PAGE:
Obituary of Shany Balwant
There are no lessons about 'The Art of Mothering'. We can only do our best and hope that we do it well. I'm here to tell you my mother certainly got an A++ in this. She was a caring, supportive love wife, mother, sister, grandmother, and friend. Yet she was shy and unassuming and always said of herself "I am just a mom."
No she was not. She was a homemaker in the true sense of the word. Although we were financially poor, her budgeting skills were remarkable. We were always well dressed and never went hungry. The quality of our lives was rich.
Shany was born on December 6th, 1931, the third youngest of 10 children. Sadly only 2 brothers and 3 sisters are alive today, and they are all here, in fact they were here this past week to help my dad and the family cope with our grief. My mom was clever at school and I am sure if college was an option back then in Guyana, she would have gone, but she made sure all her children went to college.
She followed the path of many girls at that time and went on to get married at a young age. She married my dad on May 17th, 1947. They went on to raise 6 children, myself, Shanty, Raj, Prakash, Sandra, and Paul. Sadly my brother Prakash passed away a few months before his graduation from Fordham University. In addition to her 6 children, she was also blessed with 10 grandchildren, 10 great-grandchildren, and 1 great great-grandchildren. I'm happy to say they are all here today.
After my parents got married they moved quite a bit, always searching for a better life for their children. When we lived in Guyana, my dad was a sugar chemist working in the Islands 3-4 months of the year. During his absence, my mom ran a grocery and convenience store while raising her children by herself. We never knew we were poor, she sewed the finest dresses for my sisters and made sure her sons were well dressed and always in polished shoes. When I was in college in Minnesota, she would mail me a dozen rotis every month. I didn't have the heart to tell her that by the time the post office delivered them, they were spoiled.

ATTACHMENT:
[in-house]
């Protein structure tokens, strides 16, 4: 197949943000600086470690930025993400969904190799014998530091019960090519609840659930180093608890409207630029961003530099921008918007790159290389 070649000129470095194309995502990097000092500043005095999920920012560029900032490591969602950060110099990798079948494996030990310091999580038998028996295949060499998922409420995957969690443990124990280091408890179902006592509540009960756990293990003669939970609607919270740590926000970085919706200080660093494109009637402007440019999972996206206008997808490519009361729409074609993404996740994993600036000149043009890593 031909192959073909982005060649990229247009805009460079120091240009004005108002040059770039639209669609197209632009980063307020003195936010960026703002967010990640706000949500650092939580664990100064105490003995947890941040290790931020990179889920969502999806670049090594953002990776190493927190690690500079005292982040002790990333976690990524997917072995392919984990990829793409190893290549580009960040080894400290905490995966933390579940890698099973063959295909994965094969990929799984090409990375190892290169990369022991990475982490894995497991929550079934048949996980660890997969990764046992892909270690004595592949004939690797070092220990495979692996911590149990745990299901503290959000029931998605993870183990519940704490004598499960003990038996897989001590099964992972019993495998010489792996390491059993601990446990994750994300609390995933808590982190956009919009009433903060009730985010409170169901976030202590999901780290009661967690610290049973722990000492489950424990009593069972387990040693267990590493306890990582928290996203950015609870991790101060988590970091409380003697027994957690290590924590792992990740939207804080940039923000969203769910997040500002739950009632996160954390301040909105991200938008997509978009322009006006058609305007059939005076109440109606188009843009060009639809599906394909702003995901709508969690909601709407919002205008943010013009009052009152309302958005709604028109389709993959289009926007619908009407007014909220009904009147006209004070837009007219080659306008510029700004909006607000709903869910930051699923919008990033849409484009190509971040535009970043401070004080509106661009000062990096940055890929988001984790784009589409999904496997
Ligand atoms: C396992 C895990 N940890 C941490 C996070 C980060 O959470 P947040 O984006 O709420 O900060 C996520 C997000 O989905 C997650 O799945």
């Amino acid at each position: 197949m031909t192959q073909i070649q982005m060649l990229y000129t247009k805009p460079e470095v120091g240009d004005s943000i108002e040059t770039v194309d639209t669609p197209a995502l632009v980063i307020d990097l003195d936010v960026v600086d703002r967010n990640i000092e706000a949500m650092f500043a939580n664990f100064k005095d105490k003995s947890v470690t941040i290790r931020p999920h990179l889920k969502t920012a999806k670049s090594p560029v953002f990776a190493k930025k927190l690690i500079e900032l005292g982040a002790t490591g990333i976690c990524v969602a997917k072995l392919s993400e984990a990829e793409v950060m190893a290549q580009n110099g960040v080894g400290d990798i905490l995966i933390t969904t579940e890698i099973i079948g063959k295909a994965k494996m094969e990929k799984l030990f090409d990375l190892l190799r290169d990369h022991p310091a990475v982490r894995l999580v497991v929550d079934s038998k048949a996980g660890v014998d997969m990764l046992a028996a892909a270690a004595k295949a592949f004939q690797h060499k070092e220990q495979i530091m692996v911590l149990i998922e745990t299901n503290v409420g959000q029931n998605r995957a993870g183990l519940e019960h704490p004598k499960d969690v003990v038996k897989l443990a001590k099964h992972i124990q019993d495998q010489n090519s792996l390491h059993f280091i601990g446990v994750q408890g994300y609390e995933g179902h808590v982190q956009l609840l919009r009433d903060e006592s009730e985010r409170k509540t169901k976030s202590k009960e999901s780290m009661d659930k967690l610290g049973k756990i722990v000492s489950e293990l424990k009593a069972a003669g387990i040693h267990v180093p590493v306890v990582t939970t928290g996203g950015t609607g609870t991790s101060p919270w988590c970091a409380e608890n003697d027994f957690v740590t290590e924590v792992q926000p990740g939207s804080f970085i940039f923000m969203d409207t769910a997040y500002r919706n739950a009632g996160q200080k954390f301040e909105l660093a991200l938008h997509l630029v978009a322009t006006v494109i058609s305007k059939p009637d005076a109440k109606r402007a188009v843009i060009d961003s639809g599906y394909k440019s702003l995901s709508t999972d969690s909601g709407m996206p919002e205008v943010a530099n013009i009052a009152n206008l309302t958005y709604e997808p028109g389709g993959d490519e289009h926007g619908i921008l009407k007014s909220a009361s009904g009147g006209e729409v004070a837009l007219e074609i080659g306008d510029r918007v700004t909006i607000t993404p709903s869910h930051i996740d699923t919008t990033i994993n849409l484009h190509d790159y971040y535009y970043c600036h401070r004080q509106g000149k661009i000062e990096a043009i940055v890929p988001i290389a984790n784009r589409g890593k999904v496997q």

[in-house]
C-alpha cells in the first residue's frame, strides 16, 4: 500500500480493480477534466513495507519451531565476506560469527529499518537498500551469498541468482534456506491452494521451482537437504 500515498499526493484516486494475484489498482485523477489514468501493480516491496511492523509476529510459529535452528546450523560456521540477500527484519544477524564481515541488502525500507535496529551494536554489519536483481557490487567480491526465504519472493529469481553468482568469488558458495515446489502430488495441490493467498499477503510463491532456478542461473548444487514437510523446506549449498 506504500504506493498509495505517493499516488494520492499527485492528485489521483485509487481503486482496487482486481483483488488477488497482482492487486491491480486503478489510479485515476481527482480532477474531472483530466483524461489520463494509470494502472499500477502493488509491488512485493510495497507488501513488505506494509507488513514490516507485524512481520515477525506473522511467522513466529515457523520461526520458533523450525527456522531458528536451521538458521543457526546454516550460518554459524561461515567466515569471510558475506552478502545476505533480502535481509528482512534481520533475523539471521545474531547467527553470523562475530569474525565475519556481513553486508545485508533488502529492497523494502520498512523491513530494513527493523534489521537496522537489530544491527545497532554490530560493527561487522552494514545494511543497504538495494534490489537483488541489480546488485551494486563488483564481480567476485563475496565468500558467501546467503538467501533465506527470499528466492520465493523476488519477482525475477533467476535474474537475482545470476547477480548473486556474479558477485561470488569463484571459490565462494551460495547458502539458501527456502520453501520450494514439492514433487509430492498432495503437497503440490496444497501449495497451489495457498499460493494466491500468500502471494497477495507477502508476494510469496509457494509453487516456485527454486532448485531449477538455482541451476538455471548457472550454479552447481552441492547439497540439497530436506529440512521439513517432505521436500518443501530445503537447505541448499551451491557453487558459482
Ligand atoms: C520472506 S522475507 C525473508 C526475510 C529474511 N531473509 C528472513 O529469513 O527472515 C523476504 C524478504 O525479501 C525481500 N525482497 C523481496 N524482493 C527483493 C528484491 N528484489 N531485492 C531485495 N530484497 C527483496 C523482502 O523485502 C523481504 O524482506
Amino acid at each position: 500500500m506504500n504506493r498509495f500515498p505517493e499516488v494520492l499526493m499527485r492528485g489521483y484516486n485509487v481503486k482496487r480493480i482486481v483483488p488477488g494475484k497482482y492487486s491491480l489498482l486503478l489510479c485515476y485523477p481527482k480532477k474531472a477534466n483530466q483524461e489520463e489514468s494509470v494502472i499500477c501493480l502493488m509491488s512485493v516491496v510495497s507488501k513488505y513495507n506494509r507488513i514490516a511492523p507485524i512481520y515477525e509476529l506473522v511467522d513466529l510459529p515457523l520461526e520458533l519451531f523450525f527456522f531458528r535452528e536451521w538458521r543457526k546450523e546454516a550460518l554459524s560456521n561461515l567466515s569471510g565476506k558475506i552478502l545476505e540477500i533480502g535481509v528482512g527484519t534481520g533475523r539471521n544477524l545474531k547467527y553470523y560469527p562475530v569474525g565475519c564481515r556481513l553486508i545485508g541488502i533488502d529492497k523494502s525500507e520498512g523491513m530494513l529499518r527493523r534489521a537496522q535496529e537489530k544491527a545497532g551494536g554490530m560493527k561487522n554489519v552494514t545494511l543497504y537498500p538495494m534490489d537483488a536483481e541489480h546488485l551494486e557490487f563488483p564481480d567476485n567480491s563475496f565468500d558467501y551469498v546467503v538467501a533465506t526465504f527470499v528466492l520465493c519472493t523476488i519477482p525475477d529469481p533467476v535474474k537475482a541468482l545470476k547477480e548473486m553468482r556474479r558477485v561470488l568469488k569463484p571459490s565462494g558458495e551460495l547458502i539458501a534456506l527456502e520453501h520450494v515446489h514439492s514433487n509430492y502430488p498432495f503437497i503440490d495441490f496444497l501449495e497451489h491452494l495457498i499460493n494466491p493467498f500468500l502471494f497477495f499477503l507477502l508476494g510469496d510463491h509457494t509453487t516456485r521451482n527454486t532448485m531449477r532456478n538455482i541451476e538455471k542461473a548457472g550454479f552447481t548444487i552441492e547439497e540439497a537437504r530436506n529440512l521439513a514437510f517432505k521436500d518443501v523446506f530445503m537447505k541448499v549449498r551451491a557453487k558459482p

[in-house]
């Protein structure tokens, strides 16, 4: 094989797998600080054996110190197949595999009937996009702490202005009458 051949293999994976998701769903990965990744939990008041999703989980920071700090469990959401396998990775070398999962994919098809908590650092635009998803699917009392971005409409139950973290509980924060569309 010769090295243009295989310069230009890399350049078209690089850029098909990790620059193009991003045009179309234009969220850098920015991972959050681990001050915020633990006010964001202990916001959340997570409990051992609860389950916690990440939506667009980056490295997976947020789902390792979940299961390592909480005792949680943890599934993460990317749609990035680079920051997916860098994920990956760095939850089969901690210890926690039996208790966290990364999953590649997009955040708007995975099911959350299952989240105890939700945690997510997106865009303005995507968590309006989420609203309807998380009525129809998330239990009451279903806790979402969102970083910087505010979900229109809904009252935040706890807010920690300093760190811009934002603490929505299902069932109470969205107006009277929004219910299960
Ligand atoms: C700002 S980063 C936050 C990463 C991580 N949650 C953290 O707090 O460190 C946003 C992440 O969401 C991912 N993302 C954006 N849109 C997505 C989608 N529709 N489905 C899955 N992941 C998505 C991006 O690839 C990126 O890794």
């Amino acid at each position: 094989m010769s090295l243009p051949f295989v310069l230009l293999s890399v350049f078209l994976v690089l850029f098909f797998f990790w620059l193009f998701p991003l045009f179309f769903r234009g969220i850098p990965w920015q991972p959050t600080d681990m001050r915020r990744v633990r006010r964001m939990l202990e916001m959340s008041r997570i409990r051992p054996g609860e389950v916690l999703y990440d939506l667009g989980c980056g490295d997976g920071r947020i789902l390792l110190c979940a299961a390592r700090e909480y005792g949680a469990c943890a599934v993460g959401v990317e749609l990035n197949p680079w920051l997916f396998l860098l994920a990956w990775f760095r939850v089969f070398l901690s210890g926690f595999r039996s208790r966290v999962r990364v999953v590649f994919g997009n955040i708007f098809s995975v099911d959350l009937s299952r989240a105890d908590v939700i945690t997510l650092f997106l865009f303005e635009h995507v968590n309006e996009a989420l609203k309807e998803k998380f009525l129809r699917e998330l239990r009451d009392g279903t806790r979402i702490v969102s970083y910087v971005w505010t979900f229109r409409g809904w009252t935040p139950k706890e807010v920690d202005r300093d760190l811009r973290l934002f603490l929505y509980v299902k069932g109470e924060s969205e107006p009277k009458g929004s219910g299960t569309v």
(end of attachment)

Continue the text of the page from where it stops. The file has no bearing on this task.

My parents moved to Florida after my brother Prakash died and to help with their grief they immersed themselves into a religious life. They devoted the rest of their lives to be a Sai Baba devotee. They built a wing to their house dedicated to daily prayers. Their home became a Sai Baba center. It is here they met many new lifelong friends.
I am grieving for my father who has lost the best wife it is possible to have had, for my nieces and nephews who have only known this wonderful grandmother for such a short time in their lives, for my brother and sisters who have lost a true friend and mother. We have all suffered a huge loss.
My mom taughts her children 3 things that I still live by today; Belief, Compassion, and Authenticity.
Belief: She always said if you believe you can do anything. It is her belief in me that gave me the confidence to leave my country as an 18 year old to seek a better life in the United States. She had the absolute and unshakeable belief in her children.
Compassion: The second lesson my mom taught us was the power of compassion. She is the most compassionate person I have ever known. She never judged people. She was always ready to lend a helping hand to those that needed it.
Authenticity:The third and most important lesson my mom taught us was the power of authenticity. She was a free and authentic spirit. She never tried to influence her children's choices in life. She wanted us to be true to ourselves, be authentic but accept the consequences of your choices.
She taught us all what is really important in life- love, support, and care for friends and family in our lives. We are all better off for having known her. It was a great privilege to be her son.
Thank you all for coming to say goodbye and for supporting our family.